World Bulletin / News Desk
Nigerians are in panic as heavy flooding continues to ravage various parts of the country after several days of heavy rainfall, leaving hundreds of homes submerged and scores of people missing in central Nigeria's Plateau State.
"Five local government areas of Plateau recorded heavy flooding over the weekend through Tuesday," Alhassan Barde, executive secretary of the State Emergency Management Agency, told Anadolu Agency by phone.
"Over 300 homes are submerged, uncountable livestock lost and many people still missing," he added.
Barde said the government was working with different agencies to ascertain the extent of the losses, both human and material.
"For now, relief materials are gradually being deployed to the local governments," he said.
Barde urged the public to heed previous warnings issued by the National Emergency Management Agency (NEMA) and the National Meteorological Agency.
There were numerous reports of missing persons and dead livestock in the Kanam local government area, where farmlands were reportedly washed away by heavy flooding.
Parts of Kaduna State, in Nigeria's northwest, were also devastated by heavy rains on Wednesday evening, killing scores of people and destroying property, according to government officials who said efforts to come up with exact casualty figures were still underway.
The Northwest Katsina State has also alerted residents of five local governments to brace for heavy rainfall between now and September 19. The announcement, made by the State Information Ministry, urged those on river banks to relocate.
Down south in Lagos, there was heavy flooding Tuesday morning following a three-hour downpour, according to eyewitness accounts. At least two deaths were reported.
"The flooding washed away a man on a motorcycle and the passenger he carried," Adeneye David, an eyewitness, told AA.
David blamed the flooding – and the havoc it has wrought – on inadequate or blocked waterways.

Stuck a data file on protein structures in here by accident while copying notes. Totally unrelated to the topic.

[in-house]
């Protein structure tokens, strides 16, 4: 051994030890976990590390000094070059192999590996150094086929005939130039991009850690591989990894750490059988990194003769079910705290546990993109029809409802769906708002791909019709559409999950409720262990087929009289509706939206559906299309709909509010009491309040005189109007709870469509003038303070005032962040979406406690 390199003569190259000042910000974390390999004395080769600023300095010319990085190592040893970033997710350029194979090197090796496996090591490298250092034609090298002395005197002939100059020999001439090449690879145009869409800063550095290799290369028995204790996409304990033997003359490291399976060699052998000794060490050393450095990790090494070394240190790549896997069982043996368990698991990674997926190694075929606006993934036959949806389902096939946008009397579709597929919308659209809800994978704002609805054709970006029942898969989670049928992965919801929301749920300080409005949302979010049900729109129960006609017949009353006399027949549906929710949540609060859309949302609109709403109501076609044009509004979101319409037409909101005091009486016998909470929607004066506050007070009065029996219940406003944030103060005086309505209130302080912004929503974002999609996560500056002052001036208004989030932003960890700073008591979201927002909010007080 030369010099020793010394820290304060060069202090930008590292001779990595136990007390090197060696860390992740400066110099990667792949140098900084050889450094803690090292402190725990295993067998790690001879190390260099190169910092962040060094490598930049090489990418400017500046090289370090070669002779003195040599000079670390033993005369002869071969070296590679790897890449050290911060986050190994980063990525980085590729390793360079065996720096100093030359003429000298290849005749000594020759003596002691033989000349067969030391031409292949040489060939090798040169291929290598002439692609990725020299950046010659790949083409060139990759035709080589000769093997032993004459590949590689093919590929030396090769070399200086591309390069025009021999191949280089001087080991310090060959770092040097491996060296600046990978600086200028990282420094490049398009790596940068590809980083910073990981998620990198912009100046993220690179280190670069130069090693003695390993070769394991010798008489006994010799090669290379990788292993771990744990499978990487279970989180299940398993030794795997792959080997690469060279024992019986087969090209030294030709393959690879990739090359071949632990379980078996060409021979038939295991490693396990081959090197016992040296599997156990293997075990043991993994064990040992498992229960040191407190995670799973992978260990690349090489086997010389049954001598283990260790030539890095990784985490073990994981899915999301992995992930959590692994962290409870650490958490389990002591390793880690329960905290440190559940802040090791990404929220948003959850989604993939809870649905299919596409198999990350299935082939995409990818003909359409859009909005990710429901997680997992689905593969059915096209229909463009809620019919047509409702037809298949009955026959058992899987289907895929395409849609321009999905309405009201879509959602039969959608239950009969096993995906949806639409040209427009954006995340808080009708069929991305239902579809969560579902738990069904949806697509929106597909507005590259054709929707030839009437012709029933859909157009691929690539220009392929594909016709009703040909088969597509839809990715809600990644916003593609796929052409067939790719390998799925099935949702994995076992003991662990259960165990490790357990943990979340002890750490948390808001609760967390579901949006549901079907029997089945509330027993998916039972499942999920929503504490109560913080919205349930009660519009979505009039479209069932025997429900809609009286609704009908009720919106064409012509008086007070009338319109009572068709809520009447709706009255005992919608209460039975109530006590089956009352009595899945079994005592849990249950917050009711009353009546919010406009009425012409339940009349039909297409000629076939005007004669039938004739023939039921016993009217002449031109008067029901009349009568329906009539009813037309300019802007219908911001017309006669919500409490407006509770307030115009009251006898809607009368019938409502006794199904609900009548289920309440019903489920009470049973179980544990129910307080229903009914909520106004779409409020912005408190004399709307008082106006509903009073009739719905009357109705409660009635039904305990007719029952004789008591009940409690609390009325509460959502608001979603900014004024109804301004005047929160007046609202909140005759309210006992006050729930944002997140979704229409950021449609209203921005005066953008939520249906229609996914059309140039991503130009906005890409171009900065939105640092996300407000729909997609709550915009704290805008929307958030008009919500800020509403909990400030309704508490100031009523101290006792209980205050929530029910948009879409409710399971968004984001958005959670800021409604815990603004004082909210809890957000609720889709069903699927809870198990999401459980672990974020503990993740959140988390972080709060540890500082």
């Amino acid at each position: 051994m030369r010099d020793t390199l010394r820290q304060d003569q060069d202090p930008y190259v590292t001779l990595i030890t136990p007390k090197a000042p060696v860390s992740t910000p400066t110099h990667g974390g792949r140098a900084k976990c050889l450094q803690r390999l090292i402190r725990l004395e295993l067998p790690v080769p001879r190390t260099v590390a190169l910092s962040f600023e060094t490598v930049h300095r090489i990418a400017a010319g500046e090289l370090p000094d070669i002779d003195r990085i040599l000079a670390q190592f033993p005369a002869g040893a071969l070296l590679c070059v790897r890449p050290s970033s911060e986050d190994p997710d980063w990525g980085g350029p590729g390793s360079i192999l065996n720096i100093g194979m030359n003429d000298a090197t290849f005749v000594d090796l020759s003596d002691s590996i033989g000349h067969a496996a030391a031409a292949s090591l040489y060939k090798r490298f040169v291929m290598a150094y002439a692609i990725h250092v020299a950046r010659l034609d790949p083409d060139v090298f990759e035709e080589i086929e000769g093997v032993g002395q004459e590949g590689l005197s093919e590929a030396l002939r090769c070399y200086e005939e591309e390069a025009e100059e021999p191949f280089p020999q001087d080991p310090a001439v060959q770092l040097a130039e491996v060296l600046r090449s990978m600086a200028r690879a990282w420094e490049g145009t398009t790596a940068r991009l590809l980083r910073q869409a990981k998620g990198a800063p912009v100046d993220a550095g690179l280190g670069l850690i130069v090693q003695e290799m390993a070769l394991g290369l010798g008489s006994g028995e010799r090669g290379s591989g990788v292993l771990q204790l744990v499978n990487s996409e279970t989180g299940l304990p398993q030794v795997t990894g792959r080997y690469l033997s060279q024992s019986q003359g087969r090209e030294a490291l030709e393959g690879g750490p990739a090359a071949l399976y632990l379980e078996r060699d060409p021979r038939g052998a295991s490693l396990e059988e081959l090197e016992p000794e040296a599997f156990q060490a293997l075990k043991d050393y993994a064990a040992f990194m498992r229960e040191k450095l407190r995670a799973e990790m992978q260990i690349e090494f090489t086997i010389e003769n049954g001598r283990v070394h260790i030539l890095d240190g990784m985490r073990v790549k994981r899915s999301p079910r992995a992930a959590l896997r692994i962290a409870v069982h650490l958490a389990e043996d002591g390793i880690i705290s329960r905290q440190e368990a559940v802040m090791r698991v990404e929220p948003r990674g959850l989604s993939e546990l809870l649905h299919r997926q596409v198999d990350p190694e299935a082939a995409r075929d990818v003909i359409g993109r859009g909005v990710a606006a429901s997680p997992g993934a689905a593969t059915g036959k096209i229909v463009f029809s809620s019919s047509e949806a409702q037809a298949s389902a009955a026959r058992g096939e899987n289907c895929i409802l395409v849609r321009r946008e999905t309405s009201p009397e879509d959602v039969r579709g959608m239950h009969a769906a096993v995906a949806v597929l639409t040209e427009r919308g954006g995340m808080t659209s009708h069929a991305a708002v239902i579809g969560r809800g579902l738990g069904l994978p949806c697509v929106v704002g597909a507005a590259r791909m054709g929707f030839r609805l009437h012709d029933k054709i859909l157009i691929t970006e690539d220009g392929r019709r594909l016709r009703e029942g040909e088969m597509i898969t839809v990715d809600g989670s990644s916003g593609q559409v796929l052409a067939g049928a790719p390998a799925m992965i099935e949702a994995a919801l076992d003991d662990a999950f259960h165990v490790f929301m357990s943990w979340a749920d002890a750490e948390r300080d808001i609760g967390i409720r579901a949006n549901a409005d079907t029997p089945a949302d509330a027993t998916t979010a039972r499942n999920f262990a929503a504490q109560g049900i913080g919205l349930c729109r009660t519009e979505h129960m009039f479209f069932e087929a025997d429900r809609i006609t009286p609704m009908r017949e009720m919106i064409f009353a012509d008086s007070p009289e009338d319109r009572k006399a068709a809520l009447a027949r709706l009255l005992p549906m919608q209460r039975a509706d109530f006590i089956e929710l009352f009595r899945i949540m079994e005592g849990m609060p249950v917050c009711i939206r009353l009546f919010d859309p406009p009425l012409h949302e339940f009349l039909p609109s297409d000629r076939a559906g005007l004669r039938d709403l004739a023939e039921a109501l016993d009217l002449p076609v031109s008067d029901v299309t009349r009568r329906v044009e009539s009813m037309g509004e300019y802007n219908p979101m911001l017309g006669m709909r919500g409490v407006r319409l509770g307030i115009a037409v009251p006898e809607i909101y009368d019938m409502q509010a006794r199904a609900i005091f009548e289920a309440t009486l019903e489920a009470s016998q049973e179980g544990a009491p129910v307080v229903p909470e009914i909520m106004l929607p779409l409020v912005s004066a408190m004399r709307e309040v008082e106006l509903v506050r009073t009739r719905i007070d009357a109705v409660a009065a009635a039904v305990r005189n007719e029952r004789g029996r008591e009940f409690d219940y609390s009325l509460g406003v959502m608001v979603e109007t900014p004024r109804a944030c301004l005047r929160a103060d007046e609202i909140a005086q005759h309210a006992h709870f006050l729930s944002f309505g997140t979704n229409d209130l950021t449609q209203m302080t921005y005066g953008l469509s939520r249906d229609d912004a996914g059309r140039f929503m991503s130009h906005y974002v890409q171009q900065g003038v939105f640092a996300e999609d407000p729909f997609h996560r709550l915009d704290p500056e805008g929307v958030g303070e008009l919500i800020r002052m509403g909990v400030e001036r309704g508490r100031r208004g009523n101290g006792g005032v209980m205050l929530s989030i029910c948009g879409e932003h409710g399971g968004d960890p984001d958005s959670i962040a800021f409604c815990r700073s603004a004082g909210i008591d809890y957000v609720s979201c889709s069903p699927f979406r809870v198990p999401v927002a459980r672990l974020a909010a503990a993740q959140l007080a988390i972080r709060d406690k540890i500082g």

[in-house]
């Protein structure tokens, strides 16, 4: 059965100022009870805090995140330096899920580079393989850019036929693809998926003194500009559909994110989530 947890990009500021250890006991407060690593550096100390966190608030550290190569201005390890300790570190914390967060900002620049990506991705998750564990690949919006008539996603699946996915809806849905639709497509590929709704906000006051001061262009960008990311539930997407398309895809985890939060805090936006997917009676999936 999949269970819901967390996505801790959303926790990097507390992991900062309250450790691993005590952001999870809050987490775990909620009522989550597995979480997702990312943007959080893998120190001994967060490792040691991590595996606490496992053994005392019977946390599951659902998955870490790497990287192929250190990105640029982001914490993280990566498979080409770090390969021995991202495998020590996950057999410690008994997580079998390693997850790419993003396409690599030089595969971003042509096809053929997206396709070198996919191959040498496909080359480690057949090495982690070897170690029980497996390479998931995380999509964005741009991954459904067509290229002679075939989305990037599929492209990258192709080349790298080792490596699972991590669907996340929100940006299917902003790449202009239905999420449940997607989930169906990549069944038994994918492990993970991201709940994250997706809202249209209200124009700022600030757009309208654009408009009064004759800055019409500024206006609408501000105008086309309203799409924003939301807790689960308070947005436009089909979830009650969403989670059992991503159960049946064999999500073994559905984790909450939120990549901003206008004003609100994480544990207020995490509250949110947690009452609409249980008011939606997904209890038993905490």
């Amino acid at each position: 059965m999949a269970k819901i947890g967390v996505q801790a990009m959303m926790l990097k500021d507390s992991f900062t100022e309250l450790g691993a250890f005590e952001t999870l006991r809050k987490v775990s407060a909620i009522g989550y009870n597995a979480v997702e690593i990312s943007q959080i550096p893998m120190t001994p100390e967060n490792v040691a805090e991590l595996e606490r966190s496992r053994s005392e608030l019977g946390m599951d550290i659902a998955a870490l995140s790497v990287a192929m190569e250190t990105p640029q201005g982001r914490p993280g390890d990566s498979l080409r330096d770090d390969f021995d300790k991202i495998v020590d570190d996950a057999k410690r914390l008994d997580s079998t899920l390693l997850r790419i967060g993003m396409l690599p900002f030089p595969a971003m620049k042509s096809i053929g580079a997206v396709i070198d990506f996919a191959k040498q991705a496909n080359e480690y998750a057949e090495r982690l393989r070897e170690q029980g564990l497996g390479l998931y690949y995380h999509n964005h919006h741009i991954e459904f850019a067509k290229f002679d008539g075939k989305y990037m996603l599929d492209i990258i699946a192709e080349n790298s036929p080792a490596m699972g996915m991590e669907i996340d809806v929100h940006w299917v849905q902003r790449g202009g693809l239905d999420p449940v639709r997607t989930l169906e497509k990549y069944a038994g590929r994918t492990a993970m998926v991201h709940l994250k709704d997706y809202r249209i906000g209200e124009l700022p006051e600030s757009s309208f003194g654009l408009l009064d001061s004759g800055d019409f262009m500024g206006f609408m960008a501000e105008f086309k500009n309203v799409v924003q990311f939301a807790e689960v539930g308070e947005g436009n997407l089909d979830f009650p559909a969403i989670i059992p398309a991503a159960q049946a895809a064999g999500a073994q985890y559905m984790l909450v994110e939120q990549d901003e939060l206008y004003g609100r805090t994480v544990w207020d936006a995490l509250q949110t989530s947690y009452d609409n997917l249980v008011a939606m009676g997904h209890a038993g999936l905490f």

NEMA had earlier warned of "unprecedented flooding" that would dwarf that seen in 2012 across 24 states, including Lagos, Nigeria's economic nerve center situated largely below sea level.
No fewer than 400 people were killed and an estimated 1.2 million displaced in nationwide flooding that began in July 2012 and lasted through September of last year.
Titus Mann, a resident of Zik Avenue in the heart of Jos, one of the more affected local governments, said victims had been counting their losses since the downpour.
The flooding had been so extensive, he said, that the waterways could not contain it.
"As a consequence, several businesses were destroyed and numerous houses submerged in the flood," he told AA.
"People had to leave their homes and seek shelter elsewhere," added Mann, a former president of Nigeria's Civil Liberties Organization.
Nnamdi Okoli, a businessman with three shops on Zik Avenue, said he had lost virtually everything to the flooding.
"We are begging the government to help us re-launch our businesses," he told AA. "The goods in the shops destroyed by the flood were worth N20m [roughly $125,000]. Where do I start from?"
There were similar claims, including those of missing persons, in other local government areas, where millions of naira worth of livestock were reportedly lost.
"We are still looking for some of our people who went missing in the aftermath of the flooding," John Jang, a native of Shendam local government, told AA by phone.
Experts lament the lack of preparation for the recent flooding, which they link to climate change.
Izoma Philip Asiodu, president of the Nigerian Conservation Foundation (NCF), said most African nations, including Nigeria, had failed to heed warnings about climate change.
"All the warnings by authorities and agencies about climate change were ignored," he told AA. "But today, climate change has become a reality; it's staring us in the face."
Asiodu said the government should use its ecological fund – a special budgetary provision for environmental issues – to build infrastructure and maintain an environment capable of withstanding severe weather change.
"Let the ecological fund be used to mitigate the effect of climate change in the country," said the NCF president. "If we embark on tree planting, we will bring back all deforested lands in the country."
"We will have enough food to eat and our forests will offset the impact of climate change on Nigerians," added Asiodu. "If we work at it, we can have an environment that resists the impact of heavy flooding."Last Mod: 12 Eylül 2013, 18:02